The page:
In the throes of a quarter-life crisis, Megan panics when her boyfriend proposes, then, taking an opportunity to escape for a week, hides out in the home of her new friend, 16-year-old Annika, who lives with her world-weary single dad.
Megan's approaching 30 with a good degree and a boyfriend in hand, but when he proposes at her friend's wedding and everyone seems to think that the best way to advance in her career is to take a seminar where you find out what animal you are, Megan's understandably feeling lost. After meeting teenagers who want her to buy them beer, Megan is drawn into 16-year-old Annika's simpler life. She ends up moving in with Annika and her single father, juggling the life of a teen and that of an adult, two romantic interests, and the feeling of lagging behind. Written by
The movie's closing credits state that this picture was: "Filmed entirely on location in the State of Washington". See more »
The check note on the wine box is picked up by Sam Rockwell and he re-enters the house. In the next shot the note is attached to the wine box. See more »
So, did you her the one about the grown woman who fell in love with the really pissed off lawyer?
Is it funny?
It's really funny.
[steps in side]
Close the door.
See more »
A quirky, charming study of arrested development that suffers from the very syndrome it's exploring.
Just what does it mean to really 'grow up'? As kids, many of us no doubt assumed that maturity and independence would naturally follow once we hit a certain age. But, as most of us have since discovered, that isn't necessarily true: people can easily be adults in age but children in attitude. Laggies, an affable film with quirky indie sensibilities and a great cast, explores these issues with quite a lot of charm and genuine humour, although its odd plotting fails to live up to its characters in the end.
Megan (Keira Knightley) is stuck. Ten years after graduating from high school, her friends have all moved on with their lives and accumulated the accoutrements of adulthood: jobs, husbands, babies. Only Megan remains stalled in permanent adolescence, temping for her dad and living with her doting high-school boyfriend Anthony (Mark Webber). When Anthony's proposal of marriage forces her to contemplate leaving her commitment-free comfort zone, Megan takes refuge in the home of Annika (Chloe Moretz), a high-school girl who begs Megan for help in buying alcohol. In the course of a week, Megan discovers that there's more to life than idling in first gear, and draws closer to Annika and her dad, lawyer Craig (Sam Rockwell).
There's actually quite a lot to enjoy in Laggies, even if its ending is a foregone conclusion. Andrea Seigel's screenplay is sharp and smart, developing her characters into something more than stereotypes. There's a gentle, deep undertow of understanding in Megan's budding friendship with Annika - one which brings them both to a bittersweet meeting with Bethany (Gretchen Mol), the mom who abandoned Annika for a new career as a lingerie model. As played tenderly by Knightley and Rockwell, the way in which Megan is drawn towards Craig also makes sense, even if their connection feels a little forced.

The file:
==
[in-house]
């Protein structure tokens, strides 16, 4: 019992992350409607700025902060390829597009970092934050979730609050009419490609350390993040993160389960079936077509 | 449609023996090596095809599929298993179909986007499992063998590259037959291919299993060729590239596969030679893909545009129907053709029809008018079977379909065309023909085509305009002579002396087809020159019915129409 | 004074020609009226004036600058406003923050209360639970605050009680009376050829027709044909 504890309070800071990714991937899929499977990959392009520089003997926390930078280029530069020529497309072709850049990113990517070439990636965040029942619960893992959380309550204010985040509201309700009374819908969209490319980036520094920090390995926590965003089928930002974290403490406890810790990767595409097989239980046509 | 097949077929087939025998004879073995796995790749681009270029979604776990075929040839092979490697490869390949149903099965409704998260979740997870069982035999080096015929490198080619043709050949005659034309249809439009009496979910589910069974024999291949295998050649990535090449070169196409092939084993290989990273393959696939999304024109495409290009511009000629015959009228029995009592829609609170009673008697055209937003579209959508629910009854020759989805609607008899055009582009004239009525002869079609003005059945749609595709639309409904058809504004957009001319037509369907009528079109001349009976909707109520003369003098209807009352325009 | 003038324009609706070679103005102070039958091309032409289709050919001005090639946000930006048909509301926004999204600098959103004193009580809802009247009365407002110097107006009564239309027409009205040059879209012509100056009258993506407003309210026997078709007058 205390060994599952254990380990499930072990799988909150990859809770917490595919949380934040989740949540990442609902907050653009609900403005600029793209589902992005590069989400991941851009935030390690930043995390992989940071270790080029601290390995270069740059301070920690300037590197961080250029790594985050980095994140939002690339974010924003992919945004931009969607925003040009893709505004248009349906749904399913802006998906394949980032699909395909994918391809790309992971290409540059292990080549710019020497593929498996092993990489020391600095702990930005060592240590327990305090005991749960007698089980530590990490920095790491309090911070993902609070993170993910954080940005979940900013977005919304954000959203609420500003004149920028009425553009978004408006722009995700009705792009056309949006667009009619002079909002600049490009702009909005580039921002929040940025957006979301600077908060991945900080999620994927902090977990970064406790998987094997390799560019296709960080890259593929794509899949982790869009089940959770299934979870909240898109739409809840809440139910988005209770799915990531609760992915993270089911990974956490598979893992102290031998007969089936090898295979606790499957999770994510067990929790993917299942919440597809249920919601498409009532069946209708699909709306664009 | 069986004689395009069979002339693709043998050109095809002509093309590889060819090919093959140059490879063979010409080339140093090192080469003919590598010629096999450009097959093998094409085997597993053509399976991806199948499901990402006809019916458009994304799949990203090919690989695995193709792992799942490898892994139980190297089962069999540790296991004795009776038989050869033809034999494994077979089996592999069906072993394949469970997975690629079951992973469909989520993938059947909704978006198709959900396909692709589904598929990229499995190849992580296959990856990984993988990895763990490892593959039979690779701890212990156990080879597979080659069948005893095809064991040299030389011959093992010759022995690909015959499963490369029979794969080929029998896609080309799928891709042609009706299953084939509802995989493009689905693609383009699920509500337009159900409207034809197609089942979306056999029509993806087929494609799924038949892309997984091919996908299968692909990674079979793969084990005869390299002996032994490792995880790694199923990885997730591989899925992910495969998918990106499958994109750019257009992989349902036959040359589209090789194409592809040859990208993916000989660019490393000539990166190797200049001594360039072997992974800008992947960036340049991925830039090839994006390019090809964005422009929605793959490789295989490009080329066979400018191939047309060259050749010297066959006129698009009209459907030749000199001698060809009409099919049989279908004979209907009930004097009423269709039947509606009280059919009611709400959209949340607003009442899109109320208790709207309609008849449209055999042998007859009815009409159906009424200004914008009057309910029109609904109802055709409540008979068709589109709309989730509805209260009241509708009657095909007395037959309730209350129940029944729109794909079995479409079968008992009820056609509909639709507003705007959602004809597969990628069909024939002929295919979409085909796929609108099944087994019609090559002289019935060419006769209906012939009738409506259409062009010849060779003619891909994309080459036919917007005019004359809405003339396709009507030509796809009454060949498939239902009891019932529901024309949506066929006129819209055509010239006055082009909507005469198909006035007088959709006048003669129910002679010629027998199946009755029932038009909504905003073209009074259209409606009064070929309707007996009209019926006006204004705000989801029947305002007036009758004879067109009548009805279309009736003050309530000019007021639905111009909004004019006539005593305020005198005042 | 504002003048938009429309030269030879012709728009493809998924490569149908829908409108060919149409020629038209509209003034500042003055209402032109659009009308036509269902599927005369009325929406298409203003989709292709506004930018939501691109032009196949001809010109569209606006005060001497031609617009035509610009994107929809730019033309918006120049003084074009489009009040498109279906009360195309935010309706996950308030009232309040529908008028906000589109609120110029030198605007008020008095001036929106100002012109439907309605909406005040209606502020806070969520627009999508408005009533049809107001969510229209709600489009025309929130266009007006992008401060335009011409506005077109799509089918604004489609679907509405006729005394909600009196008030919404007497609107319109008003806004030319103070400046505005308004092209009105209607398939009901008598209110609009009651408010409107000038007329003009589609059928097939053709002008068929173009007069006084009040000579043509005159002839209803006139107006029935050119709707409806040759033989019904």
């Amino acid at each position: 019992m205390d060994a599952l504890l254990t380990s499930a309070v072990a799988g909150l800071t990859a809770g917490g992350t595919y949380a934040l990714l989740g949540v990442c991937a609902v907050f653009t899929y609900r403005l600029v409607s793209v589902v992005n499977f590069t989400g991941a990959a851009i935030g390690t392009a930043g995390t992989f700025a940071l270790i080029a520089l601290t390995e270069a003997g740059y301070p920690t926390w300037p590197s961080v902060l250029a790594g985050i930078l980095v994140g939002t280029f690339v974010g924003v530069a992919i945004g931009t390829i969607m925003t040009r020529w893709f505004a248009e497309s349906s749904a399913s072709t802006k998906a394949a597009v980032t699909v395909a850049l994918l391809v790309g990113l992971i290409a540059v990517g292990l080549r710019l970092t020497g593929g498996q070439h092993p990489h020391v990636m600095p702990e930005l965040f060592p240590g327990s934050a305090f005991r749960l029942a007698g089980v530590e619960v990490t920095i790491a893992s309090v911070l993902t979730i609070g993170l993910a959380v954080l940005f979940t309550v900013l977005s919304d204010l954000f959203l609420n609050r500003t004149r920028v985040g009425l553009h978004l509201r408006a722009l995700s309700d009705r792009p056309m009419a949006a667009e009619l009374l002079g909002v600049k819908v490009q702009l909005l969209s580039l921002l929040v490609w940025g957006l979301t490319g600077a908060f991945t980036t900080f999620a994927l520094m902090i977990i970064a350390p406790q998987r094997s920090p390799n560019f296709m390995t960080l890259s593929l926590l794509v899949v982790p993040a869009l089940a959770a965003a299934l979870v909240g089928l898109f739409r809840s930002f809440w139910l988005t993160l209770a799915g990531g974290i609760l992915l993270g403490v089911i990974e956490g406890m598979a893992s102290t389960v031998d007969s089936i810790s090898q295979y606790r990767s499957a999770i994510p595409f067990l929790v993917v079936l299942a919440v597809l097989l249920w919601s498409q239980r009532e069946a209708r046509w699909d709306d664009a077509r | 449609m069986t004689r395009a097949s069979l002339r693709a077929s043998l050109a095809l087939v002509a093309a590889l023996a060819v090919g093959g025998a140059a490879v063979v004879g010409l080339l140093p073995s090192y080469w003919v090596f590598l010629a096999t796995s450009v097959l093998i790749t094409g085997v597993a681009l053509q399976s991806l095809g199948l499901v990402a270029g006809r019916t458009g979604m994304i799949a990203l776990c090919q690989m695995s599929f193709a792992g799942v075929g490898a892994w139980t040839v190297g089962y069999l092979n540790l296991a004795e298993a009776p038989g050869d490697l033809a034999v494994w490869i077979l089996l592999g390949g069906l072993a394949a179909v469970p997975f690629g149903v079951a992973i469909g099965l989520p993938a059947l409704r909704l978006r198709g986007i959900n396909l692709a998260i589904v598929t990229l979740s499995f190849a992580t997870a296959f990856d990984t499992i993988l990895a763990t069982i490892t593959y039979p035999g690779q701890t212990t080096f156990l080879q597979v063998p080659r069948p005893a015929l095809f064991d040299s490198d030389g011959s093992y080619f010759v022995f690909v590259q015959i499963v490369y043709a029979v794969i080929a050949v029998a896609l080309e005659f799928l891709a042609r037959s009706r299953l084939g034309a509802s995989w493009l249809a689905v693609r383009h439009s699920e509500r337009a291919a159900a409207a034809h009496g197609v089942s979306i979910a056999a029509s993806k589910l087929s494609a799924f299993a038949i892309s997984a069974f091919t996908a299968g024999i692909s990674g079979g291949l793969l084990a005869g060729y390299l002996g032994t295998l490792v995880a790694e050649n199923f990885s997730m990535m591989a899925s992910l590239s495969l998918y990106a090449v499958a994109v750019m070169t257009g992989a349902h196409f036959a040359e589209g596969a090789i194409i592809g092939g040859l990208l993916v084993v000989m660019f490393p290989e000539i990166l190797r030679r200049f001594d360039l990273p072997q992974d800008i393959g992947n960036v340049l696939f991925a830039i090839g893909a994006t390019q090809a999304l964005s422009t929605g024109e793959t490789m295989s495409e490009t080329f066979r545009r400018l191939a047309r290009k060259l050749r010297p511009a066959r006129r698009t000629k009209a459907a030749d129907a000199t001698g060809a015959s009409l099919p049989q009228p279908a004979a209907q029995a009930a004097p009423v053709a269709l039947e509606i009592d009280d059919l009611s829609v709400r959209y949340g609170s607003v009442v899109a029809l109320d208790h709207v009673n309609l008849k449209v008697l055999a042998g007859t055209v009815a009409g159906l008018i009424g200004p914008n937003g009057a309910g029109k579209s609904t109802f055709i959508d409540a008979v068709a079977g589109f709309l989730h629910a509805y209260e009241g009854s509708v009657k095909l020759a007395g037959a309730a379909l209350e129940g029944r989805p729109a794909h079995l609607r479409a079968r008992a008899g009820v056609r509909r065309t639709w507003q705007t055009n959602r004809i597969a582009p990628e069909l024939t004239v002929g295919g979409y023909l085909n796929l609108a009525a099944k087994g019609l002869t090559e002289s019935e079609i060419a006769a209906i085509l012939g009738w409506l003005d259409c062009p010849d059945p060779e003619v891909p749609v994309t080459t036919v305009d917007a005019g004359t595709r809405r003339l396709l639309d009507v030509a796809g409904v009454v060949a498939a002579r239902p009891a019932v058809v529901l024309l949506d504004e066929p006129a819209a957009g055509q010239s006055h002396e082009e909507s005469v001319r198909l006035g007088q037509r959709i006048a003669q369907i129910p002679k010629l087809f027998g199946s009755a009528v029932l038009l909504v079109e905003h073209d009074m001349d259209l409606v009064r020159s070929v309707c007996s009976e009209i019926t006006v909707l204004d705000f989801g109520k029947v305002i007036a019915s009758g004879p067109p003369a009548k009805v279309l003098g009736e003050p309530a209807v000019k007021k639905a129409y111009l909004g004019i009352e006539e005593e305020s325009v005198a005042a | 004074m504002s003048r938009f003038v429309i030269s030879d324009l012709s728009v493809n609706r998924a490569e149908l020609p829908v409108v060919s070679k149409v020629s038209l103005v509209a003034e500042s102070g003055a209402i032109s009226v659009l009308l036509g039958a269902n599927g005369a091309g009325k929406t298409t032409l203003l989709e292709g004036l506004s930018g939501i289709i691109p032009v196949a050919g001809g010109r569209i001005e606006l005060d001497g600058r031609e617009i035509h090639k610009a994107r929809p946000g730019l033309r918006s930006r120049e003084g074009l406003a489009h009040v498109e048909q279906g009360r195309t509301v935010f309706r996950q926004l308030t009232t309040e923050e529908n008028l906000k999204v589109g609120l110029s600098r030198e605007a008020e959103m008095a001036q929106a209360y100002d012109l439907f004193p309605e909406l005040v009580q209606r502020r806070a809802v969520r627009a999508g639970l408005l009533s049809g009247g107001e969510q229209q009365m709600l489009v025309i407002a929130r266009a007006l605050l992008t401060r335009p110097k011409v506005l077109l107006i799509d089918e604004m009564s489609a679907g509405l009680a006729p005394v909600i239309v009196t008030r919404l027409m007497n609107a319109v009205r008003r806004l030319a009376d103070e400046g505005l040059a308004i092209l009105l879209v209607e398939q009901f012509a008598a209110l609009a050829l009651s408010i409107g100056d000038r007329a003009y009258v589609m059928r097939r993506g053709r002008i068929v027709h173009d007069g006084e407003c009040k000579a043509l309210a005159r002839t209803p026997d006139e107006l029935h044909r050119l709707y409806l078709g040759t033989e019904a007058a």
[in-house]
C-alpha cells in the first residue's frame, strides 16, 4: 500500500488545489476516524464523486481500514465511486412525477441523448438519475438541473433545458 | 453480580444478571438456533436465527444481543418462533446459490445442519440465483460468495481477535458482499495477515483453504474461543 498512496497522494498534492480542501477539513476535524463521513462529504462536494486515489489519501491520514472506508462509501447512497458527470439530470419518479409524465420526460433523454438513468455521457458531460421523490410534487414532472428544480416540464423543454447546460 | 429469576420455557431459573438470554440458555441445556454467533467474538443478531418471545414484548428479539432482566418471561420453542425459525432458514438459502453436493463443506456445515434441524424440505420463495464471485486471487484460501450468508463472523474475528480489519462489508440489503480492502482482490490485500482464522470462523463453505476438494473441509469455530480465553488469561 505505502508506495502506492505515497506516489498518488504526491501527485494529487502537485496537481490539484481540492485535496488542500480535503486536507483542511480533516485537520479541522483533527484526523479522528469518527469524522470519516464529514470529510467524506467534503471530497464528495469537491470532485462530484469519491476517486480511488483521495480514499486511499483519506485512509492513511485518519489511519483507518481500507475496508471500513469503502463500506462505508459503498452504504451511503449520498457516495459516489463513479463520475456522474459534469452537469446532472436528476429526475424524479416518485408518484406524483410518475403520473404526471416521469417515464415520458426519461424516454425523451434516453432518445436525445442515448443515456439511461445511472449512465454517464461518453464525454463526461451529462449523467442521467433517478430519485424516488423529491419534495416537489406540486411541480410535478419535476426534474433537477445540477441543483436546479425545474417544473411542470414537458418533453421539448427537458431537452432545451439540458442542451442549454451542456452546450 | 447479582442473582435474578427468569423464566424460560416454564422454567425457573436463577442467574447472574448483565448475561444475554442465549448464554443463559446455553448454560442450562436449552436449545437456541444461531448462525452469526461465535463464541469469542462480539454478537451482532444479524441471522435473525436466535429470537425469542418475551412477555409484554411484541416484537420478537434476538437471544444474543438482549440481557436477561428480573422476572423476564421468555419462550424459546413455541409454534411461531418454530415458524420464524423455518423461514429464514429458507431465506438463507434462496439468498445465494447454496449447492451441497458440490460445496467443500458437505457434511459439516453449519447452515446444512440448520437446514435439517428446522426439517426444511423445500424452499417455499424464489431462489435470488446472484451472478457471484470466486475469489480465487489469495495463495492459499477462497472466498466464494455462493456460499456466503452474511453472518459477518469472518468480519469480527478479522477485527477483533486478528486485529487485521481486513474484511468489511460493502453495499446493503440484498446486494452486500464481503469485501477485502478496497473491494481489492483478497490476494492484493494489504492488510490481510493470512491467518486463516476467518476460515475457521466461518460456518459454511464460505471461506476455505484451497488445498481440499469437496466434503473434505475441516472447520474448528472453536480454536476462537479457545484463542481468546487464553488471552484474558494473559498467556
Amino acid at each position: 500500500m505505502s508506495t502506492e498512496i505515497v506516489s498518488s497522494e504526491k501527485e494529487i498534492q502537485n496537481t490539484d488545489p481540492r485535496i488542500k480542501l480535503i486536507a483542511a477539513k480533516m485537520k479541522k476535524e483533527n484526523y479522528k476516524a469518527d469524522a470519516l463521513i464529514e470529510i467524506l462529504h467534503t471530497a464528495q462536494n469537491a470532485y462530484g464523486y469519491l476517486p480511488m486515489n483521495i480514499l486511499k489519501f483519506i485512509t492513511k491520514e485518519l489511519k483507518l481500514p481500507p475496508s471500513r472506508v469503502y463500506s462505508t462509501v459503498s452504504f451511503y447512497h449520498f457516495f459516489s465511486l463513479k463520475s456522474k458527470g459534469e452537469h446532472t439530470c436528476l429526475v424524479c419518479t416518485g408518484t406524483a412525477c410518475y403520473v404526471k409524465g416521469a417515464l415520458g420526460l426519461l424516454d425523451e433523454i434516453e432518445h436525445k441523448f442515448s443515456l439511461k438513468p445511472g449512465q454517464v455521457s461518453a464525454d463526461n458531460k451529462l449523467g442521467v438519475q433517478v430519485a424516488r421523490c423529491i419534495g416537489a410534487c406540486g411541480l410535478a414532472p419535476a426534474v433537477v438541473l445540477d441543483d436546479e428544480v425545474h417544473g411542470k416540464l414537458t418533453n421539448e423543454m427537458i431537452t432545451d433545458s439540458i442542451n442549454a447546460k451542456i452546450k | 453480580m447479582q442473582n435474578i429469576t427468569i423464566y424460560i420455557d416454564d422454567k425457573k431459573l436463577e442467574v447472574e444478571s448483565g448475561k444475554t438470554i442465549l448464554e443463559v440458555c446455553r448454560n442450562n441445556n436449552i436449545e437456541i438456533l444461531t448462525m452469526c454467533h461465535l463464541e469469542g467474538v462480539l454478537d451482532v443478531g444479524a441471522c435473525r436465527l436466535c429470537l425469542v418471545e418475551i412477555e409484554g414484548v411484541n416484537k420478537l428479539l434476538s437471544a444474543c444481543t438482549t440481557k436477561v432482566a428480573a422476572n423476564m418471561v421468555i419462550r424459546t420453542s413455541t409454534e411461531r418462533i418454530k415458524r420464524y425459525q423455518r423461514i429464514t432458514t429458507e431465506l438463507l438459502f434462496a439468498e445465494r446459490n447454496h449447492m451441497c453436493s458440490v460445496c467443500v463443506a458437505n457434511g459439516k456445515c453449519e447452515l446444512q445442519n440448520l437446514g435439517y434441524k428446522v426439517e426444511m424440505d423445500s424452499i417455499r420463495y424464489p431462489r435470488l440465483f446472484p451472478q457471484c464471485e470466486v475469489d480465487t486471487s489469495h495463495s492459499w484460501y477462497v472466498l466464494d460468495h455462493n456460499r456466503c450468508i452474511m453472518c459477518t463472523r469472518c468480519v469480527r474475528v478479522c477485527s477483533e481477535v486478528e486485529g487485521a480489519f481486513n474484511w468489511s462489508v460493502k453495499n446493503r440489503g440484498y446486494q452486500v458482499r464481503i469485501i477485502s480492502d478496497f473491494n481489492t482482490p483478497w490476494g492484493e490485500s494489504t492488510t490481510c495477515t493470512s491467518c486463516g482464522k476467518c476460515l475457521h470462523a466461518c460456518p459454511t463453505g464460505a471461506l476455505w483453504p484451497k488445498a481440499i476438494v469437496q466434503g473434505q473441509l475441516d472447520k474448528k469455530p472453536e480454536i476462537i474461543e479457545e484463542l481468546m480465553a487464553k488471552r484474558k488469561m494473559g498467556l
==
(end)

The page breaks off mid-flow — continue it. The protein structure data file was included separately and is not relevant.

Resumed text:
The performances are also top-notch. Knightley delivers one of her most fascinating creations yet: a woman who has drifted through rather than lived her life for years, not daring to sever ties to her past but afraid to forge into the future. Her Megan is spiky and sweet, appealing even when the character's flaws threaten to overwhelm. Rockwell's part is a bit undercooked, but he's such a great actor that he lends Craig's attraction to Megan all the credibility denied it by the script. Moretz, too, is great as always, slipping into the troubled skin of Annika and creating another lost girl with plenty of spunk.
Where Laggies falters is in its final act. The last third of the film has a few great moments, including a heartrending encounter between Megan and Anthony that shouldn't work as well as it does. But it also degenerates steadily into cliché, abandoning much of its offbeat humour and complex characters for twists both odd (Megan's reaction to a car accident begs the question: is that really how a grown-up should respond to the situation?) and predictable (Megan's epiphany is a textbook rom-com moment).
In effect, Laggies stops growing, just as Megan did for ten years of her life. At the end, it provides easy answers for its characters after spending most of its running time suggesting that there are no such things: that the real world is complicated and people aren't perfect, that growing up takes effort and doesn't happen by default. This doesn't mean that the film isn't watchable - it very much is, and will reward viewers with some truly lovely moments of wry humour and quirky characterisation along the way. But its undeniable charm is also what makes Laggies' ending all the more disappointing.
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